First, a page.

When someone passes away with funds still remaining in their superannuation account, what happens next? While in most cases, the fund’s contents are paid to a designated beneficiary, potentially accompanied by an insurance payment, there are complex cases that can arise in unique circumstances. Sometimes, these result in drawn-out dispute processes, which can be very emotionally taxing for families already suffering a loss.
Breaking down the process behind superannuation fund death benefits can help you ensure arrangements are in place to pass on your super to the intended person or people in the event of your death before the balance is withdrawn. This information is also important to consider if you are wondering whether a superannuation death benefit fund payment in your family is worth challenging.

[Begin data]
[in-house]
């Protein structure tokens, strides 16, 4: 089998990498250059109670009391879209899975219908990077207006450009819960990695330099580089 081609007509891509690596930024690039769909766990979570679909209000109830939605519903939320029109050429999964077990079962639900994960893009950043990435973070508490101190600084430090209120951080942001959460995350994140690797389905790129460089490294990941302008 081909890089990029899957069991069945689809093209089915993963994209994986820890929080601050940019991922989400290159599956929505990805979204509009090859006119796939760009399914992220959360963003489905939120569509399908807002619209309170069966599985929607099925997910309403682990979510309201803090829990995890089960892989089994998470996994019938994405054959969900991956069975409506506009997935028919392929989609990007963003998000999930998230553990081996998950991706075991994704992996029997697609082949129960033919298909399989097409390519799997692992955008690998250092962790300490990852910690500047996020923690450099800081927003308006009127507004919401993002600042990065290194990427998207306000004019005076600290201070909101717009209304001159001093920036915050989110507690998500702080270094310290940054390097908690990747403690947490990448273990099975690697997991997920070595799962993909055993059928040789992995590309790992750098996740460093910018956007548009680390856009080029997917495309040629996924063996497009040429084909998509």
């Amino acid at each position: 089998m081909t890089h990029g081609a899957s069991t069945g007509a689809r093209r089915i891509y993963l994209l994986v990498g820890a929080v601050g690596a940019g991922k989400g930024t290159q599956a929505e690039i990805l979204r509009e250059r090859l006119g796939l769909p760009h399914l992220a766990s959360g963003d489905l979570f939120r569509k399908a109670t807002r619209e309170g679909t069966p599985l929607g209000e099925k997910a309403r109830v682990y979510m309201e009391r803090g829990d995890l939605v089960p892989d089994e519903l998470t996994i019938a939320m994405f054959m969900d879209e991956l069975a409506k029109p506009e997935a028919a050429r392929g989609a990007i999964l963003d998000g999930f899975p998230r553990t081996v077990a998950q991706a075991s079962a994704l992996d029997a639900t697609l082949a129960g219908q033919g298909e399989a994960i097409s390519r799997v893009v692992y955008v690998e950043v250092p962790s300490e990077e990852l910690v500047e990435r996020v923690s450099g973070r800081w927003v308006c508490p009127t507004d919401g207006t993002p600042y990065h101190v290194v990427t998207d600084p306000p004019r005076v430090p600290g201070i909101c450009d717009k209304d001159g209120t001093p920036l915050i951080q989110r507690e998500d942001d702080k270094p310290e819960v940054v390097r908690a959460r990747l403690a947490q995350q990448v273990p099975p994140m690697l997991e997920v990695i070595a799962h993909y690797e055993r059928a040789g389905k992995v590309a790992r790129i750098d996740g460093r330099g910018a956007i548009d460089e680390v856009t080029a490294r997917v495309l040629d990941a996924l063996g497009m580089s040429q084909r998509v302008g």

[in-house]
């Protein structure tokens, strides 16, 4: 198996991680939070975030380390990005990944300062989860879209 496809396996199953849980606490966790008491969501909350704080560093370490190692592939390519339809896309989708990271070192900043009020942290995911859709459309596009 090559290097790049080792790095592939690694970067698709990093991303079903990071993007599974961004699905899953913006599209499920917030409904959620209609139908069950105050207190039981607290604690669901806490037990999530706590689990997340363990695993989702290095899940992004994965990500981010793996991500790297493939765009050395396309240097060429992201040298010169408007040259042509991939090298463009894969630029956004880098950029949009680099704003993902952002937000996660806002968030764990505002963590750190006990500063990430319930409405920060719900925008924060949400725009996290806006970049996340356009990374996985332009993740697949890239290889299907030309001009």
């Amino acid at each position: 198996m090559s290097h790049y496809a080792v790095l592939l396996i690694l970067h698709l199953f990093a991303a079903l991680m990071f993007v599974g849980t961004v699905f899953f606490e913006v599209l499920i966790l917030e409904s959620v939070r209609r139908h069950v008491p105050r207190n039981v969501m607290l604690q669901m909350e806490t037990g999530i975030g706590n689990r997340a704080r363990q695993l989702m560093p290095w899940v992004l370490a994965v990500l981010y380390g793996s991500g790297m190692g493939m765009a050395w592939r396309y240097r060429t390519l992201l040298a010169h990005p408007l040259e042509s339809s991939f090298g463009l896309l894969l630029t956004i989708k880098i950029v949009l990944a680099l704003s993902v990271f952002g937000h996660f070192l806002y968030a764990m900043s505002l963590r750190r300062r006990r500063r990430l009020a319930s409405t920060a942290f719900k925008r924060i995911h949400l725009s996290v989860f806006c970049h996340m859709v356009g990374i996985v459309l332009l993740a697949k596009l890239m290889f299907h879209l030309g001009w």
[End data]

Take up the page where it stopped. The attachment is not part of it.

Starting at the beginning, the death benefit is a process by which the super provider pays the remaining balance of the super to a surviving beneficiary if the holder passes away. As the Australian Taxation Office specifies, the term “super death benefit” applies to all such payments after the owner of the super has passed away.
This is all relatively straightforward and should occur “as soon as possible” according to the ATO’s rules for funds. Potential issues arise in the matters of determining who the beneficiary or beneficiaries of the payments should be. Did the deceased select a dependent beneficiary to receive the funds, and if so, was the process carried out in the correct manner? Cases, where there is ambiguity around those points, may lead to dispute cases and resulting legal action.